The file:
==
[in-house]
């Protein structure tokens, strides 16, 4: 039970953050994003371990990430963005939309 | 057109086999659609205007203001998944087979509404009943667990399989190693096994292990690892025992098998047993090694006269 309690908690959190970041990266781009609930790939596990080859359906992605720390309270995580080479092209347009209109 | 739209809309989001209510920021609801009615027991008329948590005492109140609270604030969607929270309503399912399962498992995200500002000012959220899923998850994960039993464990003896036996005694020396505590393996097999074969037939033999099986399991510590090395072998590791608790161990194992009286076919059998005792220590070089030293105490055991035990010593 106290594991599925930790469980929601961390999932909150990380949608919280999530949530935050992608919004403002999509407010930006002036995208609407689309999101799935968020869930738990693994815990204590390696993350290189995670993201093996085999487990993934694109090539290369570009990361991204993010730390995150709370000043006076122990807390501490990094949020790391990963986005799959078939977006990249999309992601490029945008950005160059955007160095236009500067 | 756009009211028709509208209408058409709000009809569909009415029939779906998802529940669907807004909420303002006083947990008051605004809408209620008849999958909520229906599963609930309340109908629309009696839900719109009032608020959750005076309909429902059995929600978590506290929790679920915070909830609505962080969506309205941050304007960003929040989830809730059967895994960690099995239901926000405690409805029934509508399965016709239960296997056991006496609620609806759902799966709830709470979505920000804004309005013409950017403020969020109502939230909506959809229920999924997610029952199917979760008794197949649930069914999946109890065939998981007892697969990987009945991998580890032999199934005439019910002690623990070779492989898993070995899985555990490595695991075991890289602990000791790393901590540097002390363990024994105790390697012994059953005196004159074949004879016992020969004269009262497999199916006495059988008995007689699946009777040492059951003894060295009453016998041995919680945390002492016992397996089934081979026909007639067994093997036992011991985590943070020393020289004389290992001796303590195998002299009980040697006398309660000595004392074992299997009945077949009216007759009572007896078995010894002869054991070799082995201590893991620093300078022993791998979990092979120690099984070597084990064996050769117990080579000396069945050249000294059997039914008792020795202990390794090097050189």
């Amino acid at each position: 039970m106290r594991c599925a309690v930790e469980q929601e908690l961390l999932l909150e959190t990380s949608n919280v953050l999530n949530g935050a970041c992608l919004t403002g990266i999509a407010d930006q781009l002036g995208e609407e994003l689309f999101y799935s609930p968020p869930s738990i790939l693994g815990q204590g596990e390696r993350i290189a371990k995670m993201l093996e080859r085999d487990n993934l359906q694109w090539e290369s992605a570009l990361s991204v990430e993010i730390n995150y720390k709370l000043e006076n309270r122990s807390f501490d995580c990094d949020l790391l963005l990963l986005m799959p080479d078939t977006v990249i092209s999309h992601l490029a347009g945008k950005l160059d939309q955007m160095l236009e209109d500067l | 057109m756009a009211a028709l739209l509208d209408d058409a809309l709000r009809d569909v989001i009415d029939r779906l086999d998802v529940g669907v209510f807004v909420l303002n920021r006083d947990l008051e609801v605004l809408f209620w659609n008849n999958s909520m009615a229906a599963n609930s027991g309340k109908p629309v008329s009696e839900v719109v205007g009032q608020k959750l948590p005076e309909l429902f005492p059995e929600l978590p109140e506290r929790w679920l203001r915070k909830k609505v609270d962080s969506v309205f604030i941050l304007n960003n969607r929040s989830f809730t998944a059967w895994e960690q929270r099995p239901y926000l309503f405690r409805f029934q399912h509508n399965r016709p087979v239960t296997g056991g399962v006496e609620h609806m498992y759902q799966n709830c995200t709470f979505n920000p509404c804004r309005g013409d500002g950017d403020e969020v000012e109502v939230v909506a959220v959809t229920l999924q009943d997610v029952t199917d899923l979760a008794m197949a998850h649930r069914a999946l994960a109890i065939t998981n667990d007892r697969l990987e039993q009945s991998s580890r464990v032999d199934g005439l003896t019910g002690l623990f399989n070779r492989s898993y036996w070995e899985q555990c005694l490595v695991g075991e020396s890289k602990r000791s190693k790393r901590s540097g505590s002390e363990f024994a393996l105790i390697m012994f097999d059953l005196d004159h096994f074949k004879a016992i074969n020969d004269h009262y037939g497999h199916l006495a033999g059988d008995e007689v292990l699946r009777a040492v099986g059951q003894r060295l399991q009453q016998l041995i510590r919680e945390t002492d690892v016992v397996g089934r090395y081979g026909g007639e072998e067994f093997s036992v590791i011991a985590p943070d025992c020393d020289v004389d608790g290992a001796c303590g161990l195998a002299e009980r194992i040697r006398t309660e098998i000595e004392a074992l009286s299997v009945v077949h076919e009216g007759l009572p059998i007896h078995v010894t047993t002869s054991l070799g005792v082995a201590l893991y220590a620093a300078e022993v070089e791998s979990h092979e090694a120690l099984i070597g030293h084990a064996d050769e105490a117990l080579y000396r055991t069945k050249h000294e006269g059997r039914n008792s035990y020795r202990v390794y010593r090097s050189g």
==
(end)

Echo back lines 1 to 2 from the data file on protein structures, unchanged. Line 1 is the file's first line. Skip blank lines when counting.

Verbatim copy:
[in-house]
């Protein structure tokens, strides 16, 4: 039970953050994003371990990430963005939309 | 057109086999659609205007203001998944087979509404009943667990399989190693096994292990690892025992098998047993090694006269 309690908690959190970041990266781009609930790939596990080859359906992605720390309270995580080479092209347009209109 | 739209809309989001209510920021609801009615027991008329948590005492109140609270604030969607929270309503399912399962498992995200500002000012959220899923998850994960039993464990003896036996005694020396505590393996097999074969037939033999099986399991510590090395072998590791608790161990194992009286076919059998005792220590070089030293105490055991035990010593 106290594991599925930790469980929601961390999932909150990380949608919280999530949530935050992608919004403002999509407010930006002036995208609407689309999101799935968020869930738990693994815990204590390696993350290189995670993201093996085999487990993934694109090539290369570009990361991204993010730390995150709370000043006076122990807390501490990094949020790391990963986005799959078939977006990249999309992601490029945008950005160059955007160095236009500067 | 756009009211028709509208209408058409709000009809569909009415029939779906998802529940669907807004909420303002006083947990008051605004809408209620008849999958909520229906599963609930309340109908629309009696839900719109009032608020959750005076309909429902059995929600978590506290929790679920915070909830609505962080969506309205941050304007960003929040989830809730059967895994960690099995239901926000405690409805029934509508399965016709239960296997056991006496609620609806759902799966709830709470979505920000804004309005013409950017403020969020109502939230909506959809229920999924997610029952199917979760008794197949649930069914999946109890065939998981007892697969990987009945991998580890032999199934005439019910002690623990070779492989898993070995899985555990490595695991075991890289602990000791790393901590540097002390363990024994105790390697012994059953005196004159074949004879016992020969004269009262497999199916006495059988008995007689699946009777040492059951003894060295009453016998041995919680945390002492016992397996089934081979026909007639067994093997036992011991985590943070020393020289004389290992001796303590195998002299009980040697006398309660000595004392074992299997009945077949009216007759009572007896078995010894002869054991070799082995201590893991620093300078022993791998979990092979120690099984070597084990064996050769117990080579000396069945050249000294059997039914008792020795202990390794090097050189």